If you are interested in what California has on file for you, you can check out your account history on line at My FTB Account.

Once you have completed your return, mail it as soon as possible to the taxing agency with payment for any additional amounts that may be due.

If you do owe with your late filed tax return, don’t be surprised when you receive a notice indicating that you owe some penalties and interest. If you are concerned that the amount the IRS is assessing is not correct or has been incorrectly applied to your situation, consider the need to contact a qualified tax professional authorized to speak with the Internal Revenue Service on your behalf to resolve the situation.

What to Do If You Are Missing a W-2

Published by the IRS

Did you get your W-2?

These documents are essential to filling out most individual tax returns. You should receive a Form W-2, Wage and Tax Statement, from each of your employers each year. Employers have until February 2, 2009 to provide or send you a 2008 W-2 earnings statement either electronically or in paper form. If you haven’t received your W-2, follow these steps:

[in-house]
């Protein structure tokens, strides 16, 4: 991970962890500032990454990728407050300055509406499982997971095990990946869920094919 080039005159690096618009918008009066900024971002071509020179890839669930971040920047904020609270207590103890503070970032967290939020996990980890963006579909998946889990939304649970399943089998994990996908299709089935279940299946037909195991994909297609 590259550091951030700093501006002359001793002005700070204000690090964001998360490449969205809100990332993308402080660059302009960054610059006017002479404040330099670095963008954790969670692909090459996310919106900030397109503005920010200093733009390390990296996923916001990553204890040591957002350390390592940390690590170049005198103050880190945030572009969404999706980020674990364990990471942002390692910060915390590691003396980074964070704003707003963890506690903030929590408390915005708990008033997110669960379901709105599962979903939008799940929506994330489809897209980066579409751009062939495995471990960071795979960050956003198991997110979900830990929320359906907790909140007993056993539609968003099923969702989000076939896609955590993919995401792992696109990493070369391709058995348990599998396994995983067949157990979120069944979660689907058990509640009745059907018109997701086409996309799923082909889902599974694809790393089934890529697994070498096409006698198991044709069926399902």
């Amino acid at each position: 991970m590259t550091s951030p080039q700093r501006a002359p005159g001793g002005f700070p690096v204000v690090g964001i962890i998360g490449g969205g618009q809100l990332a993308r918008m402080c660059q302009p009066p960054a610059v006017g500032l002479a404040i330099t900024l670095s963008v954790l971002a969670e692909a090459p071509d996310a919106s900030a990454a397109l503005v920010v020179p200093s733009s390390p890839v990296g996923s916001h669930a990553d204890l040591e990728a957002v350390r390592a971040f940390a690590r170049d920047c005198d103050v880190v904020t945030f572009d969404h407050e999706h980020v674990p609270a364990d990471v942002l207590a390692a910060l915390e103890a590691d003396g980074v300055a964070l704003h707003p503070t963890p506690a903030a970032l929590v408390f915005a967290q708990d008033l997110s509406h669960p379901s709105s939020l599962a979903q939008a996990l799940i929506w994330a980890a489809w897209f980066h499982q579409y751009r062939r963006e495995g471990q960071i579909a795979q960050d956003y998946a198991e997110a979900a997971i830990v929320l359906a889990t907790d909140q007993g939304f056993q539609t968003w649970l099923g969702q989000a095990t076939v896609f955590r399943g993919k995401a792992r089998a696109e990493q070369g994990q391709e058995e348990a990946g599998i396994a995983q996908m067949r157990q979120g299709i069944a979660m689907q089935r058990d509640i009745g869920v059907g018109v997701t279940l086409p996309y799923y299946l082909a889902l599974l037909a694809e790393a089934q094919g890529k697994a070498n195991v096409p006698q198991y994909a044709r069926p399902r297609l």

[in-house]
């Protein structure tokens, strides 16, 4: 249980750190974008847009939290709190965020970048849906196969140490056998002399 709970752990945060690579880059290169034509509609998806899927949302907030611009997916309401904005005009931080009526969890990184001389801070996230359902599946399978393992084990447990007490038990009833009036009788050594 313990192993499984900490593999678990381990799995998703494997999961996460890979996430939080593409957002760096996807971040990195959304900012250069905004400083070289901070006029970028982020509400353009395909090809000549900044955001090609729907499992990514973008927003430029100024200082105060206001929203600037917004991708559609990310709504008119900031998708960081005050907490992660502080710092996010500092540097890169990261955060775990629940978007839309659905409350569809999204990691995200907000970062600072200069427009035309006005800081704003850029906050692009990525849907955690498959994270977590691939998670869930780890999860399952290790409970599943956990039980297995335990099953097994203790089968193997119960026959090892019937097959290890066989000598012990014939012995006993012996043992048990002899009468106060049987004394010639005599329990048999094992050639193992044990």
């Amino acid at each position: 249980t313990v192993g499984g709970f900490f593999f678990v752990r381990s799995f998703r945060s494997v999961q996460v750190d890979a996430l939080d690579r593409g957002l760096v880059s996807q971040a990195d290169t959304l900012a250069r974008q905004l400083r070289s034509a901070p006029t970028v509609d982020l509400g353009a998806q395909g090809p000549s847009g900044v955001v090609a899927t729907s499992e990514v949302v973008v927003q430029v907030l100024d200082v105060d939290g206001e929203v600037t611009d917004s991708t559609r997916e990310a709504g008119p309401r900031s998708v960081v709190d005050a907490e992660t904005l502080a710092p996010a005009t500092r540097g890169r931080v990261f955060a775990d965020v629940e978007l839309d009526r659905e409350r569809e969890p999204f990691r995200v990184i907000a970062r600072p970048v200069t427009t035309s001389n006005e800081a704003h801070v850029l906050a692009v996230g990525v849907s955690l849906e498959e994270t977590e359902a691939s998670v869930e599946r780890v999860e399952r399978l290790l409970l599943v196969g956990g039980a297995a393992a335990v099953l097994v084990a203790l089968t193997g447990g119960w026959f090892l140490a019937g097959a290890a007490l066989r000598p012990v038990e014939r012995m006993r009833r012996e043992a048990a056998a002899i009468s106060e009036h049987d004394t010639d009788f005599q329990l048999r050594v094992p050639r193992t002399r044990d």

1. Contact your employer. If you have not received your Form W-2, contact your employer to inquire if and when the W-2 was mailed. If it was mailed, it may have been returned to the employer because of an incorrect or incomplete address. After contacting the employer, allow a reasonable amount of time for them to resend or to issue the W-2.
2. Contact the IRS. If you still do not receive your W-2 by February 17th, contact the IRS for assistance at 800-829-1040. When you call, have the following information: